Stitch Chat - Twisted Chain Stitch

I have been using Twisted Chain Stitch more and more lately - both for lines, but also as a filling stitch. 
It is a slight variation of the ordinary chain stitch. By twisting the thread for each stitch it forms a slightly  more narrow and raised line. 
What I love most about this Twisted Chain Stitch is the raised texture of the stitch, making it a nice contrast alongside smooth stitches, such as stem and satin stitch.

In my latest project The Little Mermaid, I used Twisted chain stitch for rows of rows of waves. The stitch itself is not difficult once you get into a rhythm to keep the direction of the twists consistent, but I did learn that this is one of the few stitches, where rotating your work, makes it near impossible to keep the twist and stitch direction the same. 
Being right handed, I tend to stitch from right to left, or from the top towards me. The important thing is to keep the twist of the stitches to the same side every time. 

Twisted Chain Stitch

1. Bring the thread to the front at the end of the line. Take needle to the back to one side of the emerging thread (here above).Add caption

2. Loop the thread around making sure it is crossing over itself. Bring the needle to the front on the marked line, inside the thread loop.

3. Pull the stitch to. This is a single twisted chin. It looks like a little fish, don't you think?

4. Take the needle to the back to one side of the twisted chain.
 This should be the same side as the first stitch (here above).

 5. Loop the thread around making sure it is crossing over itself as before.
      Bring the needle to the front on the marked line, inside the thread loop. 

6. Pull the second stitch to as before.
The stitches form a textured line. 
 The aim is to keep the twist and the the tension of    the stitches as consistent as possible. 

The interesting thing about Twisted Chain stitch is just how much the appearance of the stitches can change simply by altering the length of the stitch itself but also the width. 
The two photos below, show the very different look you get if the needle is taking to the back further out from the chain for example. Then it suddenly becomes spiky looking - ideal for prickly blackberry stems for instance.


I wonder how it would look if I stitched a second row in the opposite direction, so the 'spikes' fit into those of the first row???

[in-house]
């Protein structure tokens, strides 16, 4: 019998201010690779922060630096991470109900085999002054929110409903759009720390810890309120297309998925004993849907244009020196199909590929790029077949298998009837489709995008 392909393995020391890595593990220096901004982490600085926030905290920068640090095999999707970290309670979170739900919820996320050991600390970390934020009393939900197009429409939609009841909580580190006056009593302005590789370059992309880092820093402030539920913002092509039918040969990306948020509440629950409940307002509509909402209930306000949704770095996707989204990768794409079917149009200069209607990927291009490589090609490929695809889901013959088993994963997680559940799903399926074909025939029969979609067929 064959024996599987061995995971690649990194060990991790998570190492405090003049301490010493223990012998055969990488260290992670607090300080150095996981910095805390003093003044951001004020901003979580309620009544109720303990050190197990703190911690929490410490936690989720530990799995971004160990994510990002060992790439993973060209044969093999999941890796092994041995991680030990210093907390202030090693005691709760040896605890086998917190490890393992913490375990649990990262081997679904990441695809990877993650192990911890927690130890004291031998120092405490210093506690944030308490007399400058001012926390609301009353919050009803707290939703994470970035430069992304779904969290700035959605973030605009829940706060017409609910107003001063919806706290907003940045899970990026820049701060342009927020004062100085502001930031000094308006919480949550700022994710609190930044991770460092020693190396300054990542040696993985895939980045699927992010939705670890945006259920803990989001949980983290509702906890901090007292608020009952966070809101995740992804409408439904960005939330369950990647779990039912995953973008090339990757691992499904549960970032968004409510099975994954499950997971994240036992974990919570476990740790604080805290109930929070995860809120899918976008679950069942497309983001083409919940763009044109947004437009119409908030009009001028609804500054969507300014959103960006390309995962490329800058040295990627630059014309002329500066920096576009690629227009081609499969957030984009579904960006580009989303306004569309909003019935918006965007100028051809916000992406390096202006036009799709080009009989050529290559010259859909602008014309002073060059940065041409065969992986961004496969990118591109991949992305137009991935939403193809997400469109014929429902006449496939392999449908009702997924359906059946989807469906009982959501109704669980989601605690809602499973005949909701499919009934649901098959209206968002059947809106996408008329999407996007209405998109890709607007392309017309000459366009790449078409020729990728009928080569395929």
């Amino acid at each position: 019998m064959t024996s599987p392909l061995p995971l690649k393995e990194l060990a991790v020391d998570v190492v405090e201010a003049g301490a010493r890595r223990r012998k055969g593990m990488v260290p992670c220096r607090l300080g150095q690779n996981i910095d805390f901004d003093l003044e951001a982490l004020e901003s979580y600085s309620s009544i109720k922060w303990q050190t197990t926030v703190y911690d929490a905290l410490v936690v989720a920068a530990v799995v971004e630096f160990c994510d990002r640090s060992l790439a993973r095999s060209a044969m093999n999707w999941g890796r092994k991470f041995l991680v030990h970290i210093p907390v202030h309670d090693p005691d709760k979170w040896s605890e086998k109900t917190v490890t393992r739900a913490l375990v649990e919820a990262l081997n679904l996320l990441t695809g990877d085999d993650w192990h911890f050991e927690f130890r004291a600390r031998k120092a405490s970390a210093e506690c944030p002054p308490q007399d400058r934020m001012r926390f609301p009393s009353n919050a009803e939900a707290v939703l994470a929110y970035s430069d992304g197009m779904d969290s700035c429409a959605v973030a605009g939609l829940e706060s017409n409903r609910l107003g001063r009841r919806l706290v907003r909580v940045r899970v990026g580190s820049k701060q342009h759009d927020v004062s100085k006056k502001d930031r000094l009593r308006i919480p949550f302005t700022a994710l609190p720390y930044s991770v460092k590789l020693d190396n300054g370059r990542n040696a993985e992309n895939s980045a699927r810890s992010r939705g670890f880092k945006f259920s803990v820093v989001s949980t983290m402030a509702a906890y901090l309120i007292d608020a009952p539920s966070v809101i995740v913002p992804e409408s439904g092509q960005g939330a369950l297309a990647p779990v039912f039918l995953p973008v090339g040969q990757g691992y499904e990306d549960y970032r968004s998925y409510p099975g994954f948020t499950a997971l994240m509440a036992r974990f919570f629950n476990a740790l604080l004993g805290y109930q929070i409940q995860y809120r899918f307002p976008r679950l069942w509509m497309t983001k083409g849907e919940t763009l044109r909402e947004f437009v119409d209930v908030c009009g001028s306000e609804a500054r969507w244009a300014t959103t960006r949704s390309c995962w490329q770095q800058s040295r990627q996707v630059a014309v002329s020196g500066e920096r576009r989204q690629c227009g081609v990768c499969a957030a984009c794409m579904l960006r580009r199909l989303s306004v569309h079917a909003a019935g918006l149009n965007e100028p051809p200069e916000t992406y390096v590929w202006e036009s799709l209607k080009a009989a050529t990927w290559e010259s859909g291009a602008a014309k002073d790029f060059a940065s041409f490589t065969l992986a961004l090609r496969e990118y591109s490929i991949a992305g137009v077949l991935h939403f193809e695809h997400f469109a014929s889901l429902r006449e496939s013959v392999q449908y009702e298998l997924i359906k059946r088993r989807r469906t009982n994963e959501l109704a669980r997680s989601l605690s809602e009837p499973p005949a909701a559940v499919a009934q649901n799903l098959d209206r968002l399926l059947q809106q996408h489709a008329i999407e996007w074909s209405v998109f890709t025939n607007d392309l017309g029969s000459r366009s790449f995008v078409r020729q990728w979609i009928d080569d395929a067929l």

Twisted Chain Stitch Filling
At first glance, Twisted Chain Stitch, is probably not one that you would pick as a filling stitch for a shape. I know, I didn't until a saw it done and is it beautiful for that purpose. 

The leaf to the right if a section of my Scarlet Glory crewel work design and the textured filling is Twisted Chain Stitch worked in wool. What I love about it, is the ridges it form across a shape.
To get a filling like on the leaf, all the rows must be stitched in the same direction.
  The first row is stitched like above

1. To start the next row, the first stitch should sit immediately next to the previous. 

2. Continue along the previous row, pushing the stitches close against the first row.
  You can stitch subsequent rows both above and below the first. The important thing is to work each row in the same direction and to align the stitches, to get the ridges across the shape the stitches.  

I hope you will have a bit of a play with this stitch. It is one that can easily be used instead of regular chain stitch to add a bit of texture to a piece. 
Have fun with it.

Stay Safe & Keep Stitching,
Anna X

PS - I am really not keen on the new way blogger works - aligning text and pictures is really difficult and I do apologize for rather messy look of this post.


  1. Thanks,Anna for the tutorial. The little mermaid is lovely

  2. Dear Anna, you've explained very well of how to do this sort of stitch, at least it's clear to me ;O)! Thank you for showing this tutorial!
    Have a lovely weekend.
    Hug, Ilona

  3. How perfect that I just started working on my Scarlet Glory this week! Thanks for the tutorial.


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